Ryanair says it has been ‘forced’ to cancel nearly 400 flights to and from Germany, Sweden, Belgium and Ireland for this Friday (10 August) as pilots in the countries prepare to go on strike.
Members of the Vereinigung Cockpit (VC) union told Ryanair last week it would have until 6 August to submit a “workable proposal” to meet their demands or else they would give 24 hours’ notice of a strike.
The airline is now chastising VC for ‘refusing to five seven days’ notice’ to allow it to minimise disruption to passengers.
As a result, Ryanair has cancelled 250 of the 2,400 scheduled to operate on the day.
The Irish carrier is also facing strikes on the same day from pilots in Belgium, Sweden and Ireland. It has cancelled 104 flights to and from Belgium, 22 in Sweden and 20 in Ireland.
It says all affected passengers have been given the option to change to a different flight or request a full refund.
Last week, flight compensation firm Airhelp claimed Ryanair is flouting the law by saying it did not have to provide compensation for flights cancelled by strikes.
Paloma Salmeron, passenger rights specialist at Airhelp, said: “The decisions of the European Court of Justice are binding for all courts in the EU, and apply to everybody in the same way – even if you are Ryanair. Affected passengers should not let themselves be deceived by Ryanair’s false statement, as all strikes of airline staff are not considered to be extraordinary circumstances anymore, which would free the airline from their obligation to financial compensation of up to €600 per passenger.”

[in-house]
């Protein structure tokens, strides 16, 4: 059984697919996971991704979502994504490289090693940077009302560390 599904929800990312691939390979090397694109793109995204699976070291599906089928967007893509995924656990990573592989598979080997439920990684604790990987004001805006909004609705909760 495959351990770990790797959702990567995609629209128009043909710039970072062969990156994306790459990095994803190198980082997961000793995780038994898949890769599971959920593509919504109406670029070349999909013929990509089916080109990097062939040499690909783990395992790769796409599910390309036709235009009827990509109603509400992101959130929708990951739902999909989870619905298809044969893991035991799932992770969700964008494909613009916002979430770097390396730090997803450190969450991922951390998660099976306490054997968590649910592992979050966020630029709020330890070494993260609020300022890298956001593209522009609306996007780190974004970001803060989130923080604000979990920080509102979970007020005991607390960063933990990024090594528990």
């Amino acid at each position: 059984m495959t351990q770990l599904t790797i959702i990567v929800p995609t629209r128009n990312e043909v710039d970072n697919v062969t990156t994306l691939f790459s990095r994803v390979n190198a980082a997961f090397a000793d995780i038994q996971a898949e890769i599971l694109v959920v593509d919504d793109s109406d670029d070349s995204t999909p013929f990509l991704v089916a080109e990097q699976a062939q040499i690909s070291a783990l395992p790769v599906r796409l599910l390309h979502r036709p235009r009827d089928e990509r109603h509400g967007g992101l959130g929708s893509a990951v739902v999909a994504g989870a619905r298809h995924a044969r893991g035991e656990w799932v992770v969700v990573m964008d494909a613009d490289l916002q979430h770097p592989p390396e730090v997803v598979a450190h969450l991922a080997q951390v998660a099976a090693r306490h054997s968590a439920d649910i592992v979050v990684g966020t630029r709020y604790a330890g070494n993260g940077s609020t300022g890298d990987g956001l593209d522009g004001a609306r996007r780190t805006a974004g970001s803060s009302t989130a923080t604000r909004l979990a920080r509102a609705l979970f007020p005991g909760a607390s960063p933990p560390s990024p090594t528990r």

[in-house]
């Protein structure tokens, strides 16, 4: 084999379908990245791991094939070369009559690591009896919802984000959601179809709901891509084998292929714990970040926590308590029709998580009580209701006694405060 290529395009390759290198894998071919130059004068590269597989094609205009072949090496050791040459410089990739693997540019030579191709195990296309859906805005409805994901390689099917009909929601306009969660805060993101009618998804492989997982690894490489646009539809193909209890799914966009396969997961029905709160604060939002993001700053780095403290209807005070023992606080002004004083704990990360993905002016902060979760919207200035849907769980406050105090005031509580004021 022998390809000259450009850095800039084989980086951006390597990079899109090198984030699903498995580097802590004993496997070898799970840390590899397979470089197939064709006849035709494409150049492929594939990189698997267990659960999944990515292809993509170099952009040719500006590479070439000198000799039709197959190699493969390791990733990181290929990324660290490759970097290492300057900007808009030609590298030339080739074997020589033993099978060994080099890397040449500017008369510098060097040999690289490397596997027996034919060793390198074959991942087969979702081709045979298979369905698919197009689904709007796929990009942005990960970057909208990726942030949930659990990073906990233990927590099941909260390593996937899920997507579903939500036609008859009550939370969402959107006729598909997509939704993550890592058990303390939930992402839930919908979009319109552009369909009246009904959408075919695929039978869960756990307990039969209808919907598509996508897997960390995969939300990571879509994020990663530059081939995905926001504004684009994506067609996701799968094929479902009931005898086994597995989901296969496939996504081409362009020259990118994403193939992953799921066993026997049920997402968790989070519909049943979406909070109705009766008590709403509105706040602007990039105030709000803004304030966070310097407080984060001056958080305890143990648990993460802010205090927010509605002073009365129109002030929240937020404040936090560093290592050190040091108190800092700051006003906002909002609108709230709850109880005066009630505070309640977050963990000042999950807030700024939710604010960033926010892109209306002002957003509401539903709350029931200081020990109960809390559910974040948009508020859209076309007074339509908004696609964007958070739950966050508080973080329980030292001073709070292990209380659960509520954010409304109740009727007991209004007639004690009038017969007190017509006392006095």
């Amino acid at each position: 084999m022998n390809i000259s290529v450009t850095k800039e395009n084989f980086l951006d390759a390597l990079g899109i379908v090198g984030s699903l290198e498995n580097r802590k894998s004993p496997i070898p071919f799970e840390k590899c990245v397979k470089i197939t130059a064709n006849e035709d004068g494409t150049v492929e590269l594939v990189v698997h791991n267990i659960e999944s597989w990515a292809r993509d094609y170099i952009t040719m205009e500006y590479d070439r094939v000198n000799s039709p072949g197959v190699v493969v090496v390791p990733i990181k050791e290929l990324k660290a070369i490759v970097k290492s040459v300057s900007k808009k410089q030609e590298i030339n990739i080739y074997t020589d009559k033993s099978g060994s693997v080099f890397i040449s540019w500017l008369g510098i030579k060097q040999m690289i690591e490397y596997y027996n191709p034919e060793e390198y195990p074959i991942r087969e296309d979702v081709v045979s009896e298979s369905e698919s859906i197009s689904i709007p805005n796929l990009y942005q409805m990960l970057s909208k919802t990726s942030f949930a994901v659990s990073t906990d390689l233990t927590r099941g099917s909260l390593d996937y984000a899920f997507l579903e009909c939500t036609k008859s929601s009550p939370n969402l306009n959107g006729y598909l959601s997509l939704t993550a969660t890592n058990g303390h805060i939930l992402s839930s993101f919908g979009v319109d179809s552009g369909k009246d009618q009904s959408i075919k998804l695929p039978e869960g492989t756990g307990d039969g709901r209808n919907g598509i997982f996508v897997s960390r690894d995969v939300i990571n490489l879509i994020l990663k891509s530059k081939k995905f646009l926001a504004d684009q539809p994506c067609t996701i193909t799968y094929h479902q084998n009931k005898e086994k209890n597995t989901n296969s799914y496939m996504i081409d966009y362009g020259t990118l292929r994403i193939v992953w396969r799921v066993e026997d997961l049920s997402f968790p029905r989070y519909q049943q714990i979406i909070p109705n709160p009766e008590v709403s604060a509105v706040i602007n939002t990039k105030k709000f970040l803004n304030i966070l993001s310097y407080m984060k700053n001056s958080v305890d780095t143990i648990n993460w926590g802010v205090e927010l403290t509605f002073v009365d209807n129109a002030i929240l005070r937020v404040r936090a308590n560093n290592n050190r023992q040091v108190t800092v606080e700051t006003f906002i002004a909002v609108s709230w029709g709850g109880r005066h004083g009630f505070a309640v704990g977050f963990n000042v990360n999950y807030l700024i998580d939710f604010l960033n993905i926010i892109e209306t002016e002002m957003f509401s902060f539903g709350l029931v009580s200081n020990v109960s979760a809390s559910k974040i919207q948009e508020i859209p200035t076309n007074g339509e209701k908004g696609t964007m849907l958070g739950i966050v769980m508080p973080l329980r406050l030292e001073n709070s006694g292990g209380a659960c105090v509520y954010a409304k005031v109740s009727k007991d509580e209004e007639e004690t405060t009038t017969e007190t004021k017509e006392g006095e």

Ryanair says it has written to the Irish Forsa union to suggest third-party mediation to settle a dispute over the carrier’s process for base transfers and promotions, among other pilot demands.
In response to the latest strike announcement in Germany, chief marketing officer Kenny Jacobs said: “We regret the decision of the VC to go ahead with this unnecessary strike action given that we sent through a revised proposal on a collective labour agreement (on Friday, 3 August) and stated our intention to work towards achieving a CLA together. We also invited VC to meet us on Tuesday (7 August) but they did not respond to this invitation.”
The airline has struggled with strikes since agreeing to recognise unions in December 2017, with cabin crew staging their own walk-outs on top of the pilot strikes. It announced in July that it would cut its Dublin fleet due to threats from industrial action, putting up to 300 jobs at risk.